As you know, I'm in the process of trying to start up a new winery operation, and potentially resurrecting the GAN EDEN brand name. Since a couple of years after I sold the winery facility and stopped producing GAN EDEN, while I was still selling some real GAN EDEN branded wines, counterfeits cropped up, sold out of the trunk of at least 1 car by (an) obviously unscrupulous individual(s). Obviously so, because wines were being sold of types I never produced (2000 Cabernet mevushal, when I only produced a nonmevushal), and obviously not truly under the supervision of the OU. And now, I received a call from the RCC yesterday, checking on the wine found in Livonia Glatt Market, some of which had obviously questionable labels. These are badly done matte labels, labeled GAN EDEN 2000 Cabernet Sauvignon, with white-out covering what is probably the word "mevushal". I did make a nonmevushal 2000 Cabernet Sauvignon, but the labels were glossy, and there was no white-out on them. I don't know what kind of cork these counterfeits are corked with, but the true 2000 Cab is finished with synthetic corks. Also, sales of the 2000 Cab are all accounted for, so this could not possibly be it. Also, the true 2000 Cab, as is true with all of my 2000 vintage wines, are probably oxidized beyond use for anything other than a Sherry substitute in cooking. Livonia also has some wine labeled GAN EDEN 2000 Chardonnay, according to the RCC representative. I have no idea whether it is real or counterfeit- I don't even remember whether I put out a 2000 Chardonnay, or whether I only put out a nonvintage at that time, but I'm told the labels are glossy, so it could be real. In any case, if it is real, it would be brown and oxidized as per my preceding statement, so if it isn't, one cannot trust the kashrus of it, at the very least.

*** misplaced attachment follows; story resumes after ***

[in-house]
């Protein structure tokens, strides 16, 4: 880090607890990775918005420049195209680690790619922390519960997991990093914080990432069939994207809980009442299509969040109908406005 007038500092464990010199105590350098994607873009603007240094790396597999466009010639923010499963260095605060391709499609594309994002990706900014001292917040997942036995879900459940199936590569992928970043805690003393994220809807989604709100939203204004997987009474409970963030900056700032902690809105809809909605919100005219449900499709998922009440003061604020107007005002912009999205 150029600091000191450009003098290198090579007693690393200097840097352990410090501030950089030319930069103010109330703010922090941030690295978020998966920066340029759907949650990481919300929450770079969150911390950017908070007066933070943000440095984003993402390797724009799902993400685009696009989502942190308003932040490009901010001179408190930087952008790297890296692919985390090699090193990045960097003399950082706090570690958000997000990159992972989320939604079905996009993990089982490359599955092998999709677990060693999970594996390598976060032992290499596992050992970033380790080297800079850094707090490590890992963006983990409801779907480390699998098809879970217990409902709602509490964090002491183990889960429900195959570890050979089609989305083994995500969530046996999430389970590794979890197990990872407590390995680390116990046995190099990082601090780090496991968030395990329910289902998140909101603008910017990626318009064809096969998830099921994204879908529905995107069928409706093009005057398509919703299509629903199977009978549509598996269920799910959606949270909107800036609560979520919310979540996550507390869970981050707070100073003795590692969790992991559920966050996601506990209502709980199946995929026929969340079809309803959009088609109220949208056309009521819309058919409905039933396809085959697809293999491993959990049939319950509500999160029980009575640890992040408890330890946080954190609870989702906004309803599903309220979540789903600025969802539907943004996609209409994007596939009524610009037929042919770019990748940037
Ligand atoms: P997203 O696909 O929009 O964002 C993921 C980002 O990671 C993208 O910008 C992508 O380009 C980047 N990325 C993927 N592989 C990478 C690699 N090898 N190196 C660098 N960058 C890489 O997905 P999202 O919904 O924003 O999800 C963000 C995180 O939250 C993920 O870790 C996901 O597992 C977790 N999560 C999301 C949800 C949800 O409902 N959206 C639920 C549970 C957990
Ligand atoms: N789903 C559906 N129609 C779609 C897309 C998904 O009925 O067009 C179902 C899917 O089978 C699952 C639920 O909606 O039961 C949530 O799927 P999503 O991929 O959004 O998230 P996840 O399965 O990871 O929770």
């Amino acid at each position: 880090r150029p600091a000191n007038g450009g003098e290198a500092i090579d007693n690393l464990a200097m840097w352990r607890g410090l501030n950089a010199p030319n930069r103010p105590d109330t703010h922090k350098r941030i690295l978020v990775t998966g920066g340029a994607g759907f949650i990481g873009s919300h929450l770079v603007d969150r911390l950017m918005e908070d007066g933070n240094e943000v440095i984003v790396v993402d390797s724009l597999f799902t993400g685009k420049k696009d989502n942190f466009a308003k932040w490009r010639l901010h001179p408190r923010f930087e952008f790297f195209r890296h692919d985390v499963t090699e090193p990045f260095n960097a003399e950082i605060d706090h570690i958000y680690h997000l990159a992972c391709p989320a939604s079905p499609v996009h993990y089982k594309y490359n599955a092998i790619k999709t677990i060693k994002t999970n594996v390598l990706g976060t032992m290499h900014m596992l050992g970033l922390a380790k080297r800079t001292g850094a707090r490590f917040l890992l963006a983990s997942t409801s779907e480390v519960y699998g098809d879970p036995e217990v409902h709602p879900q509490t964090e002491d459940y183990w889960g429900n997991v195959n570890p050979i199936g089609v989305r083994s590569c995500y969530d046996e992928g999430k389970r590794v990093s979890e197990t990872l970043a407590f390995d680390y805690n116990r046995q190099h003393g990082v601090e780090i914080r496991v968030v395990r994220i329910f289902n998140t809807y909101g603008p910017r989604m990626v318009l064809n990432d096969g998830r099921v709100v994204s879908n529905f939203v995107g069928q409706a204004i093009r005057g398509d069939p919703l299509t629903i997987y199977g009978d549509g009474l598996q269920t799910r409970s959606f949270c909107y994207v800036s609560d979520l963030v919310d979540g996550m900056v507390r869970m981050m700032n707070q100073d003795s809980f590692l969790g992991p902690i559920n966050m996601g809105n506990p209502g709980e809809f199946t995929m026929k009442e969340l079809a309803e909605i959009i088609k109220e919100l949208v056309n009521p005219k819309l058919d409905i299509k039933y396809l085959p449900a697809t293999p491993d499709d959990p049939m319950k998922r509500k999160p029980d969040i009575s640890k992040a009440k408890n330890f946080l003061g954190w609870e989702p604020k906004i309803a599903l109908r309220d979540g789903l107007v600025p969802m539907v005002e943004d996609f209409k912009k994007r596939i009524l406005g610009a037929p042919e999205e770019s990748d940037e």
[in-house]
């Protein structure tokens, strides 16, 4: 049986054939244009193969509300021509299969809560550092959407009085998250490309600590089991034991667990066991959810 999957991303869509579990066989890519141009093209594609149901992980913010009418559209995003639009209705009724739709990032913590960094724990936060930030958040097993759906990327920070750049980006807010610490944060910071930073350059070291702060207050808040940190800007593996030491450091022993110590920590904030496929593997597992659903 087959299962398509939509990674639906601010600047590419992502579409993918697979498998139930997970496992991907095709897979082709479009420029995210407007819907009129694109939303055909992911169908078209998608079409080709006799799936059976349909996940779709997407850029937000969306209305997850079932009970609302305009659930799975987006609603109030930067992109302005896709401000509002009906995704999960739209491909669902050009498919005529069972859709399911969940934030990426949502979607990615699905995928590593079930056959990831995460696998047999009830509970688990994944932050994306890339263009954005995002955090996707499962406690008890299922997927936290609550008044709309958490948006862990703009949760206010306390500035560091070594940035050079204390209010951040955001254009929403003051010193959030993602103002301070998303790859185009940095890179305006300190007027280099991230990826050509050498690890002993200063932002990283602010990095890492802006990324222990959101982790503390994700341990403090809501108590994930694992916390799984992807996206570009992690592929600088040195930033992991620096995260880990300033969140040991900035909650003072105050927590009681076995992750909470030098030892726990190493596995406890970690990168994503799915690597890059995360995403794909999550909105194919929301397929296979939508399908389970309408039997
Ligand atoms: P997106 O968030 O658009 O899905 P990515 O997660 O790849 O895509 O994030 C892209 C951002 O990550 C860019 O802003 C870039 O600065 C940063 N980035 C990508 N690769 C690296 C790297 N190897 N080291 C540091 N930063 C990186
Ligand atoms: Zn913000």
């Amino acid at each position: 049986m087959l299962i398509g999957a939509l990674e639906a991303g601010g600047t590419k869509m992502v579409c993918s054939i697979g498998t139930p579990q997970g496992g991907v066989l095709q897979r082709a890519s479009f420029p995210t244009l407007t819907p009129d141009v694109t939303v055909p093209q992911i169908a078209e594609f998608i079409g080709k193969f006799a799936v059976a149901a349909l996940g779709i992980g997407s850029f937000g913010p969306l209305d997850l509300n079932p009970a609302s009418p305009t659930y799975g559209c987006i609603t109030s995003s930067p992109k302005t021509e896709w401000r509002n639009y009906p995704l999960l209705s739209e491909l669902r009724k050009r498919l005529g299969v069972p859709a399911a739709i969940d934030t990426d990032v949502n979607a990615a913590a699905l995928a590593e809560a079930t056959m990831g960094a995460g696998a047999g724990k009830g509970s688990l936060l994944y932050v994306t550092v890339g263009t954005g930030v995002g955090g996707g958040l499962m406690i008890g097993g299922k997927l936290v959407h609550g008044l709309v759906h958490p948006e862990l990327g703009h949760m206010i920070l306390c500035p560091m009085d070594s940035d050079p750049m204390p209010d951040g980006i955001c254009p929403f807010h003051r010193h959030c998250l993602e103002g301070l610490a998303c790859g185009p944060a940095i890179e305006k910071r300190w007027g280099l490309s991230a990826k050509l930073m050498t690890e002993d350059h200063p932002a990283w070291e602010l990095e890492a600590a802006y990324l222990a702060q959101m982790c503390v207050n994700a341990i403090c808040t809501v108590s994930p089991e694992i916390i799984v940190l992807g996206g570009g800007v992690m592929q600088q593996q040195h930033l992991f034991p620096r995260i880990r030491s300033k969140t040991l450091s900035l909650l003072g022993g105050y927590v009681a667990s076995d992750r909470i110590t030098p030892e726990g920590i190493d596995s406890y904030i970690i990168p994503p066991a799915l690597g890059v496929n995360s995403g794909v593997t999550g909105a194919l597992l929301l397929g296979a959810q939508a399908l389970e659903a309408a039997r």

It is truly flattering to be targeted by counterfeiters, but it is flattery I don't need at this time. GAN EDEN produced some spectacular wines in its time, hopefully will again, but these counterfeits are certainly in the way at a time when I'm trying to justify the existence of the brand name. Is it hurting or helping the brand? Bad wine certainly dilutes the value of a name. On the other hand, there's something special about being the only kosher brand of wine considered worthy of counterfeiting, and to my knowledge, GAN EDEN is indeed the only kosher brand to have been targeted that way. That raises the value of the brand, no? Thoughts?